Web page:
Diabetes, which is marked by increased glucose levels in the body, eventually leads to certain complications, including cardiovascular disease. Now, a new study shows a cellular connection between diabetes and blood vessel narrowing that boosts one’s risk of chronic and potentially fatal health conditions, including stroke and heart disease.
A team of researchers at the University of California – Davis Health has found a link between diabetes and vascular disease, one of its major complications.
The researchers hope that the findings of the study can help formulate new treatments for diabetes, beyond just controlling and monitoring blood sugar levels. The cellular level connection may help new treatments target the molecular source of high blood sugar’s damaging effects on the blood vessels.
The Navedo lab team is identifying how diabetes increases the risks of serious health conditions such as heart disease and stroke. From left to right are Debapriya Ghosh, Gopireddy Reddy, Arsalan Syed, Manuel Navedo, Madeline Nieves-Cintrón and Thanhmai Lee. Image Credit: UC Regents / UC Davis Health
Protein kinase A increases calcium channel activity and constriction of blood vessels
In the past, the team conducted a similar study, analyzing hyperglycemia or high blood glucose and how it triggers an enzyme known as protein kinase A (PKA), which in turn, boosts calcium channel action, resulting in blood vessel constriction.
"This was a surprise since PKA is typically associated with blood vessel widening and wasn't really on our radar. We wanted to understand the molecular processes that created this opposite reaction,” Manuel Navedo, Professor of Pharmacology at UC Davis Health, said.
But, the mechanism by which glucose activates PKA remains unclear, the researchers noted. In the study published in The Journal of Clinical Investigation, they showed that elevating extracellular glucose triggers cyclic adenosine monophosphate (cAMP), second messenger that’s vital for biological processes and cellular messenger with a critical role in vascular cell function, production in arterial myocytes, which was particularly dependent on adenylyl cyclase 5 (AC5) activity.
To land to their findings, the team performed experiences on the impact of elevated glucose on arterial cells and cerebral blood vessels, which control and maintain blood flow in the vessels. The researchers tested these on laboratory mice, two mouse models of diabetes and a genetically modified mouse.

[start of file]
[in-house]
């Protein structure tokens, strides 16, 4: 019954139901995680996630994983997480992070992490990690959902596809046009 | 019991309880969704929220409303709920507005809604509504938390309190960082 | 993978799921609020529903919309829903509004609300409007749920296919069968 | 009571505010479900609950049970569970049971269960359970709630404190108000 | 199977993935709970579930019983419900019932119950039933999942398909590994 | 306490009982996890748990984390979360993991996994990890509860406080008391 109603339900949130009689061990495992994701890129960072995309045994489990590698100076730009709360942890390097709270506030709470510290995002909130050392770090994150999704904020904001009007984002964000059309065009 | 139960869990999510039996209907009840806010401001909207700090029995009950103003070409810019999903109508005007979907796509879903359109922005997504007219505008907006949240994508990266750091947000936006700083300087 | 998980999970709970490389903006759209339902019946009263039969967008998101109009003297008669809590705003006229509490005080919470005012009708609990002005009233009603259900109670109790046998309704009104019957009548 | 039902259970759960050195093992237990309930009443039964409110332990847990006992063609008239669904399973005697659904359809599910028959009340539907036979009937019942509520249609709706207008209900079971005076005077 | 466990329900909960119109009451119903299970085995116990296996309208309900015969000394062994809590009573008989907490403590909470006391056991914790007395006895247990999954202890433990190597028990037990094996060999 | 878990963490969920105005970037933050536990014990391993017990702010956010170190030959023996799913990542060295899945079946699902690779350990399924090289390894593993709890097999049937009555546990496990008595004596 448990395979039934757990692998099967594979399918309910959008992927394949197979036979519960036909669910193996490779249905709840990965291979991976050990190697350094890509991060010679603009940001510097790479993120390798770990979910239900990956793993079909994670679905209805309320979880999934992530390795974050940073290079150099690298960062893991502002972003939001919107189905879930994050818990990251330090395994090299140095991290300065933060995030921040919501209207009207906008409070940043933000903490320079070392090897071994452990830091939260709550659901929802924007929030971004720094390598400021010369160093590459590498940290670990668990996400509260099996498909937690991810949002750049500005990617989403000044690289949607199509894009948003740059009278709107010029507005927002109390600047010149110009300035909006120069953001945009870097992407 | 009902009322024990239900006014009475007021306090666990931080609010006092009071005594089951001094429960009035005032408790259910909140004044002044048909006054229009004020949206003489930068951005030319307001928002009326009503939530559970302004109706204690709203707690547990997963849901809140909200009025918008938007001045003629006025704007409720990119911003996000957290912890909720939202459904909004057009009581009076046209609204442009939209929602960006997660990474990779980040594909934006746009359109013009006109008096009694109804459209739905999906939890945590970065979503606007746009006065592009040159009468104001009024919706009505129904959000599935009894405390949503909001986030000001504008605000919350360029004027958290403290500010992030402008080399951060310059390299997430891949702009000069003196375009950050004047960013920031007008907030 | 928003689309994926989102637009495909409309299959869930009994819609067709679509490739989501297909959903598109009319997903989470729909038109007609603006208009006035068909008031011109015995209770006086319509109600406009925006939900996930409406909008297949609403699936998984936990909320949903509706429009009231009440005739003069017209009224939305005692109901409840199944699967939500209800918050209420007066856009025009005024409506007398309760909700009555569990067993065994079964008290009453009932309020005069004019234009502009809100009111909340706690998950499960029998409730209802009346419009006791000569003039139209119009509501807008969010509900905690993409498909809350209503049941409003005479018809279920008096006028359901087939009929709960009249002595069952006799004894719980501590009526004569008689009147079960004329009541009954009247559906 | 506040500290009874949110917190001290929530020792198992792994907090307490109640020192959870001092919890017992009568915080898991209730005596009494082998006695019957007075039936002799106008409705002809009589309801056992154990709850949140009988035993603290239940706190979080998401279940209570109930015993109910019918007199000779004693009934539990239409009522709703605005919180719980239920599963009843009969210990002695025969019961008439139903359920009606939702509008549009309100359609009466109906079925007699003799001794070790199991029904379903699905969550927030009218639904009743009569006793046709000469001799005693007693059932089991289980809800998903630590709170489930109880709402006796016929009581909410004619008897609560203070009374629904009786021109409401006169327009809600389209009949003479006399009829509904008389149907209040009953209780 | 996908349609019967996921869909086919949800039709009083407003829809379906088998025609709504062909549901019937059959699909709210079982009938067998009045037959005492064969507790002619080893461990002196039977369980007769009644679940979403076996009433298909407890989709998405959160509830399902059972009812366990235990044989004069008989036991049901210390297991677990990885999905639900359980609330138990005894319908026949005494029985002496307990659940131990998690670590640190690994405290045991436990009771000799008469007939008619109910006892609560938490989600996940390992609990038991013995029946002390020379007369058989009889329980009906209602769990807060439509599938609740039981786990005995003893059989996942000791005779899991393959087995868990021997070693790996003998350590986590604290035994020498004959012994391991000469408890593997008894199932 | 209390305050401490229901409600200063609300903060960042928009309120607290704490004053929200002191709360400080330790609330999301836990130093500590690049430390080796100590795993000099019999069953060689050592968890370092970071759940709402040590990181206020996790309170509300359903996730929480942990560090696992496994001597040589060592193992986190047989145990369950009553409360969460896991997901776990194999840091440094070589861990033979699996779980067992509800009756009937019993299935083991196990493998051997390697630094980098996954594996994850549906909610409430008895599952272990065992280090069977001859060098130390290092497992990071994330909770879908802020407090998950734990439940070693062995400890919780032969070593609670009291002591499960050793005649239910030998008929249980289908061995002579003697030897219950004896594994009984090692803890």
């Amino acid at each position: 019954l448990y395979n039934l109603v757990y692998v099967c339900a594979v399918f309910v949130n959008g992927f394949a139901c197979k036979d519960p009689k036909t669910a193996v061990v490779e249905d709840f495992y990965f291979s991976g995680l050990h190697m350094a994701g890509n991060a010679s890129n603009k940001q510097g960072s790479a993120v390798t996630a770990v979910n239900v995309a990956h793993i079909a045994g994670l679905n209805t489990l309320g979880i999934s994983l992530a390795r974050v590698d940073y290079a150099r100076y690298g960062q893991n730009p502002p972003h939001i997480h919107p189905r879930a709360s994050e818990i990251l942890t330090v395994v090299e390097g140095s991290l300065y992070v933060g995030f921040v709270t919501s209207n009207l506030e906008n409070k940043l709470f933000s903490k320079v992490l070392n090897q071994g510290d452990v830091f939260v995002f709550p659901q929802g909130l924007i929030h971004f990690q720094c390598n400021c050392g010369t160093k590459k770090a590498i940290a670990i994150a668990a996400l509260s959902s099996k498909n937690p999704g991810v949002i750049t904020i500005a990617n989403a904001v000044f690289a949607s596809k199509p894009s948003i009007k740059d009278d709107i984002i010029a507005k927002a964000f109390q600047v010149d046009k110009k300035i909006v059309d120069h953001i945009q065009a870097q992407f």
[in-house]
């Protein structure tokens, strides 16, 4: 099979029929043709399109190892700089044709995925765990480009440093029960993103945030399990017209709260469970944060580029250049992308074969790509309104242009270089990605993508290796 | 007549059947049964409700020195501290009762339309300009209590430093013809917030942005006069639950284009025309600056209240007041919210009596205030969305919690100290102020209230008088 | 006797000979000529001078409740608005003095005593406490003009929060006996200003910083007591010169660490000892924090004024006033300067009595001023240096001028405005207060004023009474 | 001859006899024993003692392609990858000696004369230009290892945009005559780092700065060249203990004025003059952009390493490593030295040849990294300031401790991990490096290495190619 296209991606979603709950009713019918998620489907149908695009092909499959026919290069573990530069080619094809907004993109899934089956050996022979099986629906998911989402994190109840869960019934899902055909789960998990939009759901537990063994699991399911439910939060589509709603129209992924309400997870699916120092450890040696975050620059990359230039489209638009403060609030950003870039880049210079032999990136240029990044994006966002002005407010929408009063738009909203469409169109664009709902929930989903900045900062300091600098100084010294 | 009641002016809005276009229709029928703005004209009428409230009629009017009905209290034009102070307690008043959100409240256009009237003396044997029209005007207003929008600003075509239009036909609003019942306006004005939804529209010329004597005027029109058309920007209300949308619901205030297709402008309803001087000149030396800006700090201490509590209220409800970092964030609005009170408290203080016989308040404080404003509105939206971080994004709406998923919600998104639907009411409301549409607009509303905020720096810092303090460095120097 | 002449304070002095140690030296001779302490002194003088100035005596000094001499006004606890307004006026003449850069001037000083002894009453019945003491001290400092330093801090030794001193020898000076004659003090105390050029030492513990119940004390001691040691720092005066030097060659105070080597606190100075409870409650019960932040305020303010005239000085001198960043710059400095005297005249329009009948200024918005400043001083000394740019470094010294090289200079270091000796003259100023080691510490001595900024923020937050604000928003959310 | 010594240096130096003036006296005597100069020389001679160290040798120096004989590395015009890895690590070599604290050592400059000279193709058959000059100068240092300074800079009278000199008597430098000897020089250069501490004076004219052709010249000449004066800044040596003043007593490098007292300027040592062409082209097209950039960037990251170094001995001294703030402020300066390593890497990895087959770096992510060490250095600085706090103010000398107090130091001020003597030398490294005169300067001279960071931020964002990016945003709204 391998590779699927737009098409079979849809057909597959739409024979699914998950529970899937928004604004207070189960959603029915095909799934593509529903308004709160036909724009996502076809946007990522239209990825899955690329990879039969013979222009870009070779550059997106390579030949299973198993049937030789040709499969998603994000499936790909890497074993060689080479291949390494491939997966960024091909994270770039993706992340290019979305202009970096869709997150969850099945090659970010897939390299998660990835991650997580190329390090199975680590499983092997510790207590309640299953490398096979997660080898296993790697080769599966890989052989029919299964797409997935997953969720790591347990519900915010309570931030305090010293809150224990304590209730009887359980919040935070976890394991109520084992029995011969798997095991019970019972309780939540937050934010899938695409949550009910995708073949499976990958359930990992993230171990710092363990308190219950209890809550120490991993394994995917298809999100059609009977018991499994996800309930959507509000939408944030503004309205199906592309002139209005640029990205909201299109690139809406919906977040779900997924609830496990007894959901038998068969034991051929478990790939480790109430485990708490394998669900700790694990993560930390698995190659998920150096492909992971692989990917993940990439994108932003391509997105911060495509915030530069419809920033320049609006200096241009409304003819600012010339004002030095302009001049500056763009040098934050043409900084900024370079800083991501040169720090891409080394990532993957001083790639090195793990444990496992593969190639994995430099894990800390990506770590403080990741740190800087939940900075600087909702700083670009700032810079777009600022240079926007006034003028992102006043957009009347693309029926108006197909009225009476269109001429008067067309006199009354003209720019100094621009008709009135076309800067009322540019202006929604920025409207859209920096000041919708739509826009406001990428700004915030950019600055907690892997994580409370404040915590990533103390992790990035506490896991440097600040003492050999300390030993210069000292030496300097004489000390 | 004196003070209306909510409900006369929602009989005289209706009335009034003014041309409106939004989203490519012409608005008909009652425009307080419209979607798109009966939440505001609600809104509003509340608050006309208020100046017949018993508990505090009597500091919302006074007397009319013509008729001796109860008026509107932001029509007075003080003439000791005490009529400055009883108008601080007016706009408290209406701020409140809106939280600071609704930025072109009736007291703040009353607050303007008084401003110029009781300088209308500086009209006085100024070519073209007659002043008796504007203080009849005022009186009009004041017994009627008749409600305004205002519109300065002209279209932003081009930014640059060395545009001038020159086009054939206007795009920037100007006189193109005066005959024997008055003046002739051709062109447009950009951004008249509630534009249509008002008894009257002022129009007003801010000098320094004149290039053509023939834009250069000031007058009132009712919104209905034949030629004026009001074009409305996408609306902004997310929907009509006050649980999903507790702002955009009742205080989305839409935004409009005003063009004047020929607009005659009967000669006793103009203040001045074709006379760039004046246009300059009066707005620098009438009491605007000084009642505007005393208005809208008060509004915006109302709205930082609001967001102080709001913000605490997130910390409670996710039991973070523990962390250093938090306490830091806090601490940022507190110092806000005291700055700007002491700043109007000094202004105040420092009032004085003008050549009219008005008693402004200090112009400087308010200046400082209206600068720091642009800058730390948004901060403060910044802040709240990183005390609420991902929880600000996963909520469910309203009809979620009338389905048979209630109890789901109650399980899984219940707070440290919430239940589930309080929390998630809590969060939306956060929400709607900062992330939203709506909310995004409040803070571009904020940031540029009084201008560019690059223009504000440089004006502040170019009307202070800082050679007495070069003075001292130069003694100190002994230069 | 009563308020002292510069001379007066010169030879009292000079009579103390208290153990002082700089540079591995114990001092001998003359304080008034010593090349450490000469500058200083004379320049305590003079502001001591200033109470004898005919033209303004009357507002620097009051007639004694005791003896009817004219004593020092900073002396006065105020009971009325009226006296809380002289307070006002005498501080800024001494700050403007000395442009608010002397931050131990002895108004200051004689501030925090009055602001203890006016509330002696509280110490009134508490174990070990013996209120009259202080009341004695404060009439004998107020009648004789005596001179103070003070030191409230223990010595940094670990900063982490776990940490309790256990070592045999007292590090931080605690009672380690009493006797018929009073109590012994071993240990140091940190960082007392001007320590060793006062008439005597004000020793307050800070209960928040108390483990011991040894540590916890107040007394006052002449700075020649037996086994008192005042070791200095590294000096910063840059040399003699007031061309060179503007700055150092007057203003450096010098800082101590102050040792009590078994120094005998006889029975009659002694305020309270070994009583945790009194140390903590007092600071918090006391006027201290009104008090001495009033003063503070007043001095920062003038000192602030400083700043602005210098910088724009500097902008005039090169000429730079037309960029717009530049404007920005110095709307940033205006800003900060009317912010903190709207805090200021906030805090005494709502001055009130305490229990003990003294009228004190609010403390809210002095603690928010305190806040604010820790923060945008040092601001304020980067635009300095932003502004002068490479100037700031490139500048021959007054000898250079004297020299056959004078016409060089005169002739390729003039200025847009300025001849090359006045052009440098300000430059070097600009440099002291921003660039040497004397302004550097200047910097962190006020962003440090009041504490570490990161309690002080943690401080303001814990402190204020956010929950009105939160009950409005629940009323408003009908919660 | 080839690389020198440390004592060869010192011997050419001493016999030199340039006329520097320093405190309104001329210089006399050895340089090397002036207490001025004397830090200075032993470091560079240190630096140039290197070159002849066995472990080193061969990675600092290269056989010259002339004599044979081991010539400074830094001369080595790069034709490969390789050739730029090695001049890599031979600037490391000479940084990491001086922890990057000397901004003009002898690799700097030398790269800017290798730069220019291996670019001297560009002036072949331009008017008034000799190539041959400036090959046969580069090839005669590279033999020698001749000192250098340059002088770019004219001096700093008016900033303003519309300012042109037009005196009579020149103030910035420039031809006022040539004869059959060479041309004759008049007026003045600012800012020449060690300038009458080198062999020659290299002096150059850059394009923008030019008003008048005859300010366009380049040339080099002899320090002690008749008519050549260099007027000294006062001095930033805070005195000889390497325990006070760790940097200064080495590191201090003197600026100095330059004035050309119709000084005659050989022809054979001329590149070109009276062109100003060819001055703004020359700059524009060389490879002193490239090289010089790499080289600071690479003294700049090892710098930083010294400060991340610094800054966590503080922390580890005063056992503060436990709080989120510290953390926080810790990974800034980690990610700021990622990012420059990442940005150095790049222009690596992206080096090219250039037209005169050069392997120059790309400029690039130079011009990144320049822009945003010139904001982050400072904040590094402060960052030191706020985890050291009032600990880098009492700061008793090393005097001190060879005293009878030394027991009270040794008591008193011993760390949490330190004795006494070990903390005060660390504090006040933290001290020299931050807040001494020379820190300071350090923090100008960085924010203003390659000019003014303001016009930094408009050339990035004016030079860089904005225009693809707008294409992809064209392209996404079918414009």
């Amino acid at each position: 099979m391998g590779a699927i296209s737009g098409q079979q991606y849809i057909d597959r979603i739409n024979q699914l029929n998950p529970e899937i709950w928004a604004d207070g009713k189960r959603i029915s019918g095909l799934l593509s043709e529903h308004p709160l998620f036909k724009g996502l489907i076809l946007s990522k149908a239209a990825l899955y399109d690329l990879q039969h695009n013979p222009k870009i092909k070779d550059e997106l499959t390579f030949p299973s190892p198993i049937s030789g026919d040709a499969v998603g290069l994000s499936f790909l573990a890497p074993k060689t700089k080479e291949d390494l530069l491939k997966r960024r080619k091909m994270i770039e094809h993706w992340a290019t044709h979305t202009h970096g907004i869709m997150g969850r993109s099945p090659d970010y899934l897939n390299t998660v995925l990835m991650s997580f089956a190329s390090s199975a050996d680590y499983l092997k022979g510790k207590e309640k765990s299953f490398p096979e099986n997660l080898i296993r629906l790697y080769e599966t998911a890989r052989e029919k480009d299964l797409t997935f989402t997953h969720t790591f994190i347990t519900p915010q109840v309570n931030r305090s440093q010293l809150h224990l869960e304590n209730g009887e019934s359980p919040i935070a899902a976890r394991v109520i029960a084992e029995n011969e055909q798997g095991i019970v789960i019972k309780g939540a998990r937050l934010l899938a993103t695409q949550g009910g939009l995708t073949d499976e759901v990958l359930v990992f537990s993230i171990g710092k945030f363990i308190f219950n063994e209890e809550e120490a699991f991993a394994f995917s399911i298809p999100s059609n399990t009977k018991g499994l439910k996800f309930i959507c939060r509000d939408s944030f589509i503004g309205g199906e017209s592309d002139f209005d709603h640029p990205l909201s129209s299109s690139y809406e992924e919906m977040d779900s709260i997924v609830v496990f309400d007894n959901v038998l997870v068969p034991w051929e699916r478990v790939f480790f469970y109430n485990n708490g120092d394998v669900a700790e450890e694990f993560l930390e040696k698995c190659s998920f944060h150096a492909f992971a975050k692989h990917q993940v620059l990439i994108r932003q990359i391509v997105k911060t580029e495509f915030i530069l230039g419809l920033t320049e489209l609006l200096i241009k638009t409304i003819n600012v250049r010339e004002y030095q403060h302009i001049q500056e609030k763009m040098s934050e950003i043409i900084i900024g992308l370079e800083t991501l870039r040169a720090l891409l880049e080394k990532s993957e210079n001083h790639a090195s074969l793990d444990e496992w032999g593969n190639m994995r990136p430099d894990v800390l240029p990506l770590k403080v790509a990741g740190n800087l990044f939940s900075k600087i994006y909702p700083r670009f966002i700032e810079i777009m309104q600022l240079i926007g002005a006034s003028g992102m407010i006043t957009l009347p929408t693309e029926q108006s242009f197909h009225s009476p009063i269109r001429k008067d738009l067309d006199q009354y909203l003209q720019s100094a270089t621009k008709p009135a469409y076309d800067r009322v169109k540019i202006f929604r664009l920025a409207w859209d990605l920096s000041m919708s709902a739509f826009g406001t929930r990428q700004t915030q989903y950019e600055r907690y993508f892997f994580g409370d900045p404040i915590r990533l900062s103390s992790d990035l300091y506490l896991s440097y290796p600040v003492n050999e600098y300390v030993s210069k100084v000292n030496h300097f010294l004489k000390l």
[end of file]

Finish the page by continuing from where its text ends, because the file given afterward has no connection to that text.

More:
Specifically, they focused on the connection between PKA and adenylyl cyclase (AC), an enzyme involved in cyclic AMP (cAMP) production. They found that AC5 facilitated cAMP and PKA activation, stimulating increase calcium channel activity and subsequent blood vessel vasoconstriction. Also, they discovered that AC5 was crucial for blood vessel vasoconstriction during diabetes.
Vascular complications in diabetes
Vascular complications during diabetes are the main risk factors for cardiovascular illnesses, such as hypertension, heart disease, and stroke. These complications are often associated with increased blood glucose levels or hyperglycemia.
The team anticipates doing further tests on the impact of the AC5 chain reaction in humans. The study may pave the way for new treatment approaches that target the reduction of vascular complications of diabetes.
There are many patients in clinics and hospitals battling diabetes and its complications, particularly those which are damaging to the vital organs of the body, including the heart, kidneys, and the brain. The study on vascular effects of elevated blood sugar levels in the cellular level could open the doors for new treatment modalities to combat diabetes and cardiovascular diseases.
What is diabetes?
Diabetes is a condition that happens when the blood glucose, also dubbed as blood sugar, is too high. Insulin, a hormone produced and released by the pancreas, aids in glucose absorption in the cells to be used for energy.
In diabetes, the pancreas doesn’t produce enough insulin or doesn’t produce insulin at all. As a result, glucose stays in the blood. Though glucose is the main source of energy in the body, if it won’t enter the cells and stays in the blood, it can cause detrimental effects to the different organs in the body.
In the long run, too much glucose or sugar in the blood can lead to complications, including kidney disease, cardiovascular disease, neuropathy, and vision loss, among others.
Worldwide, the number of people with diabetes increased from 108 million in 1980, to a staggering 422 million in 2014. The number has increased over the past years, especially in middle-and low-income countries.
In 2016 alone, about 1.6 million deaths were linked to diabetes, and another 2.2 million deaths were attributed to high blood glucose in 2012.
Syed, A., Reddy, G., Ghosh, D., Prada, M. P., Nystoriak, M., Morotti, S., Grandi, E., Sirish, P., Chaimvimonvat, N., Hell, J., Santana, L., Xiang, Y., Nieves-Cintron, M., and Navedo, M. (2019). Adenylyl cyclase 5–generated cAMP controls cerebral vascular reactivity during diabetic hyperglycemia. The Journal of Clinical Investigation. https://www.jci.org/articles/view/124705